After an explanation, Martin reportedly responded, “Aw, you know. People get set in their ways.” Saltzman told Etter that after the incident “I never had any trouble with Adrian.”

Starting with the 1968-69 season, Samish was given a new title, supervising producer, while Arthur Fellows retained “in charge of production.”

Adrian Samish title card for a first-season episode of producer Aaron Spelling’s Starsky and Hutch series. 

Samish, over time, also took on the task of producer of QM TV movies and pilots. Sometimes by himself (House on Greenapple Road, which resulted in the Dan August series, as well as the pilots for Barnaby Jones and The Manhunter). Sometimes with Fellows (the pilots for Cannon and The Streets of San Francisco).

Samish ended up departing QM in the 1970s to work for producer Aaron Spelling. Samish died in 1976 at the age of 66.

Richard Irving: Key part of Universal’s TV Factory

Richard Irving’s title card for a Gene Barry episode of The Name of the Game

Another in a series about unsung figures of television.

Richard Irving was a major figure in the establishment of Universal’s television factory.

Irving, a one-time actor, helped get TV movies at Universal off the ground.

He directed two TV movie pilots for Columbo (Prescription: Murder in 1968 and Ransom for a Dead Man in 1971). He also produced and directed 1968’s Istanbul Express (a sort-of TV movie equivalent of From Russia With Love) and the TV movie pilot for The Six Million Dollar Man.

As a producer, he oversaw Universal TV shows such as Laredo, a western, and The Name of the Game.

With the latter, he produced the Gene Barry episodes of the first season. For the rest of the series, he assumed the title of executive producer, supervising the different producers for the episodes starring Barry, Robert Stack and Tony Franciosa.

Dean Hargrove, Irving’s associate producer for the first season of The Name of the Game, took over as producer of the Gene Barry episodes from the second season onward.

Irving was promoted to being a Universal television executive, which lasted until 1979.

Steven Bochco, working at Universal in the early 1970s, said in an interview for Archive of American Television, that it was Irving who got him involved in Columbo.

“I got a call from Dick Irving,” Bochco remembered. “‘Dick, it’s a mystery show. I don’t know anything about mystery writing. It’s a mystery to me.'”

According to Bochco, Irving said, “‘Do it. It’ll be great.'”

It was. Bochco wrote Murder by the Book, directed by Steven Spielberg, and the first series episode for Columbo. It also was the first installment of the NBC Mystery Movie aired by the network. Bochco went on the script a number of Columbo episodes on his way to being an important writer-producer on U.S. television.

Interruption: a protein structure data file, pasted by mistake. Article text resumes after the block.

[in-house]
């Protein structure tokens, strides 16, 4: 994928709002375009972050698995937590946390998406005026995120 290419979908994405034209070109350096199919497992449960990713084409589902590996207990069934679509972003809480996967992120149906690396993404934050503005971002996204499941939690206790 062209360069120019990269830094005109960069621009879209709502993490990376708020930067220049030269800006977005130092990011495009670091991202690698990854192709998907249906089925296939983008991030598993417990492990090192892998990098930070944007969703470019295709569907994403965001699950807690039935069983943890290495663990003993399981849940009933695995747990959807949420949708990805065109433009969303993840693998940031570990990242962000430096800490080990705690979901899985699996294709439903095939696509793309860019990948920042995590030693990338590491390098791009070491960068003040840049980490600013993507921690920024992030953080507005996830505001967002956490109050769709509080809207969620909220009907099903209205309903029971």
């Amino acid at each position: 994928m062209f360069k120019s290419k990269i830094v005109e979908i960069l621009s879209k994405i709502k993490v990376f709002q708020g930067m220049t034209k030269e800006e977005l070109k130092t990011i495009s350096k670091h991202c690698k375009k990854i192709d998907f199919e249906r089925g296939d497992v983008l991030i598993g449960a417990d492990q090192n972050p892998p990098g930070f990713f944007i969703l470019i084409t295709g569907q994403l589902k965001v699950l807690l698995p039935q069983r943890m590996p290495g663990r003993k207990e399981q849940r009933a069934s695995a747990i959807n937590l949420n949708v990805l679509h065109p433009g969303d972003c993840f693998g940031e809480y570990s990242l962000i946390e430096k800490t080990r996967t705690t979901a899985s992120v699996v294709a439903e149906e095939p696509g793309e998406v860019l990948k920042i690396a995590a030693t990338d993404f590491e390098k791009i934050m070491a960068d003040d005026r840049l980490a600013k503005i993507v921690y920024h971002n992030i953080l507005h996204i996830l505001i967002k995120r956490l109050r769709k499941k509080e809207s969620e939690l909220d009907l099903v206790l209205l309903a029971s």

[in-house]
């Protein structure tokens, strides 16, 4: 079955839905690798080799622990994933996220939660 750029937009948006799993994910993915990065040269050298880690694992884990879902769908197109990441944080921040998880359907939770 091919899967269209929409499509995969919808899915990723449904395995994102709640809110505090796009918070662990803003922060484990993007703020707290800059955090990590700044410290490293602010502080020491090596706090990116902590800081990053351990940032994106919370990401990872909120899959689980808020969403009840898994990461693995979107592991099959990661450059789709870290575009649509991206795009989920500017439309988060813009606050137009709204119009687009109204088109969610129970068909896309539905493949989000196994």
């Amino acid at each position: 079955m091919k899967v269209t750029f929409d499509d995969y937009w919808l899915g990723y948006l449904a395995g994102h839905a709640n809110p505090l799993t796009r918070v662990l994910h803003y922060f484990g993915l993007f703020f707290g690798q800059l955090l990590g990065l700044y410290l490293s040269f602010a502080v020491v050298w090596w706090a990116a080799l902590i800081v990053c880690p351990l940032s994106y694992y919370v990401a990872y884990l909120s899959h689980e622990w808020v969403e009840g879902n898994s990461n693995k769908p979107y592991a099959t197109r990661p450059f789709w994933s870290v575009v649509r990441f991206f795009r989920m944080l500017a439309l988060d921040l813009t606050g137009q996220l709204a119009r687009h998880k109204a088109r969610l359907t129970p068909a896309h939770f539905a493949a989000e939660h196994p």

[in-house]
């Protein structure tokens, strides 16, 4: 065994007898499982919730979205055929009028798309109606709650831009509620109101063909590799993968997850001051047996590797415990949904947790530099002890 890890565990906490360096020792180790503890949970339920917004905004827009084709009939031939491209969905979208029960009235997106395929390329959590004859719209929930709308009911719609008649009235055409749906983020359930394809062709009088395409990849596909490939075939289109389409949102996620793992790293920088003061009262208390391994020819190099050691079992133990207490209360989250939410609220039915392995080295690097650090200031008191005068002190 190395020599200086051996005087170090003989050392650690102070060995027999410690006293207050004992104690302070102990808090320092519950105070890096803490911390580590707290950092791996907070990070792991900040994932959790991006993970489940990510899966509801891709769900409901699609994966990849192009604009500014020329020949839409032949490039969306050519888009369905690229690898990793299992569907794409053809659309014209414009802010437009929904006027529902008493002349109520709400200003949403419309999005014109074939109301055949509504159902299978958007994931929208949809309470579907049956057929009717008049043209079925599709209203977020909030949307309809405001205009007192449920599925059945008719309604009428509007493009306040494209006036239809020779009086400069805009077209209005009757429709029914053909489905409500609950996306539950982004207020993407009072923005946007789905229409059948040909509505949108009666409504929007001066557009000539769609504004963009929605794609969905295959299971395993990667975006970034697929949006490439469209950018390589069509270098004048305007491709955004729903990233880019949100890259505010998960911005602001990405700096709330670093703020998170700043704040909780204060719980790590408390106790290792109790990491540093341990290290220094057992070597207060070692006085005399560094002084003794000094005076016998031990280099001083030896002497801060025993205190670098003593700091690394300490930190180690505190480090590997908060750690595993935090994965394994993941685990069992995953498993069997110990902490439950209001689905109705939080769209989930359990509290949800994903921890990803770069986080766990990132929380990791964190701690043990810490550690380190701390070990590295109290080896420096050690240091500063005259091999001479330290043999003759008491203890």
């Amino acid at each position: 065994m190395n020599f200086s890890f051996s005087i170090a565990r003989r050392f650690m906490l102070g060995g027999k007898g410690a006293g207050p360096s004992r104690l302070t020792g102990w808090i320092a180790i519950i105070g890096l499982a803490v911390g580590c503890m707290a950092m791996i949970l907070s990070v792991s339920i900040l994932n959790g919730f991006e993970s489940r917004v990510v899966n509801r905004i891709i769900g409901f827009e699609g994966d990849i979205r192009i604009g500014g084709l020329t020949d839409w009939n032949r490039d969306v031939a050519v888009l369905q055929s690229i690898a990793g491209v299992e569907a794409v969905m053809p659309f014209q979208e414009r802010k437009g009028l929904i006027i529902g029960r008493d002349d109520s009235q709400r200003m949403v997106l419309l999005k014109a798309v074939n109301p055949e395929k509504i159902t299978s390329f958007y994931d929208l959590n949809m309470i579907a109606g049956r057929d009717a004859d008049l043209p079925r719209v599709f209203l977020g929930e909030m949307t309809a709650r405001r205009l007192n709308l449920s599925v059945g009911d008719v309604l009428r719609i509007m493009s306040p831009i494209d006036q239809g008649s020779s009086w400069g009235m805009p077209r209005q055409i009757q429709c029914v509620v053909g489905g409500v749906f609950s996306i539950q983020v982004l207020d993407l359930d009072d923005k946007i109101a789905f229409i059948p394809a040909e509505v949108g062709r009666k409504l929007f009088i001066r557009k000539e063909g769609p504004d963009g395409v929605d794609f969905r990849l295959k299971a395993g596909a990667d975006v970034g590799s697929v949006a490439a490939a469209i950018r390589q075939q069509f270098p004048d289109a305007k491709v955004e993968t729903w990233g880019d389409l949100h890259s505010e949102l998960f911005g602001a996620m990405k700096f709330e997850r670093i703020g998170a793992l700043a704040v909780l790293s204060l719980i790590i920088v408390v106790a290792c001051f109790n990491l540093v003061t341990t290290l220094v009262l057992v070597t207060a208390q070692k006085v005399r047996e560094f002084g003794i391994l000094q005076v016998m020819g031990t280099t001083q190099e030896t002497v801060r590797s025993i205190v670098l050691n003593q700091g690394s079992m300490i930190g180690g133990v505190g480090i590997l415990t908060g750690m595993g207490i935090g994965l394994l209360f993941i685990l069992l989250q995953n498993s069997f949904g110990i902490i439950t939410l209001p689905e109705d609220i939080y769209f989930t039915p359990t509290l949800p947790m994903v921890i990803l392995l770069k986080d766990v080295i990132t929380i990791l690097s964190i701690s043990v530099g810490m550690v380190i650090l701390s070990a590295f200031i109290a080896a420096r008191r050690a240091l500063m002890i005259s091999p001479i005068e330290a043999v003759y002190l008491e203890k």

The Los Angeles Times, in its 1990 obituary for Irving, put his contributions into perspective.

In an era when motion picture studios refused to release their old films to television, not wanting to contribute to declining theater attendance, Irving and such pioneers as William Link, Richard Levinson, Norman Lloyd and a handful of others filled the small screen with dramas, mysteries and comedies.

Irving died at the age of 73.

Allan Balter: Gone too soon

Episode title card for The Hundred Days of the Dragon, co-written by Allan Balter

One in a series about unsung figures of television.

Writer-producer Allan Balter (1925-1981) died before his time because his physical heart wasn’t up to the task of powering his talent.

Balter co-wrote (with Robert Mintz) one of the most memorable episodes of the original Outer Limits series, The Hundred Days of the Dragon. An Asian nation hostile to the United States assassinates a candidate for president and substitutes its own double. The story mixed science fiction with espionage.

He also co-wrote (with William Read Woodfield) some of the best episodes of Mission: Impossible. That partnership would last for years, beginning during the first season of Voyage to the Bottom of the Sea (where Balter was associate producer) and extending to the early 1970s with the television version of Shaft.

The Woodfield-Balter duo made an impact early in the first season of M:I and were brought on full-time with the title of script consultants. That continued into the show’s second season. When Barbara Bain won her second Emmy for playing M:I’s Cinnamon Carter, she mentioned the scribes in her acceptance speech.

Woodfield and Balter were elevated to producers with the show’s third season after Joseph Gantman departed the series.

It would not be a happy time. The new producers clashed with Bruce Geller, M:I’s creator and executive producer.

Woodfield told Patrick White, author of The Complete Mission: Impossible Dossier that Geller went after Balter hard.

“He’d know which acts were Balter’s because they’d come in on different paper from different typewriters,” Woodfield told White.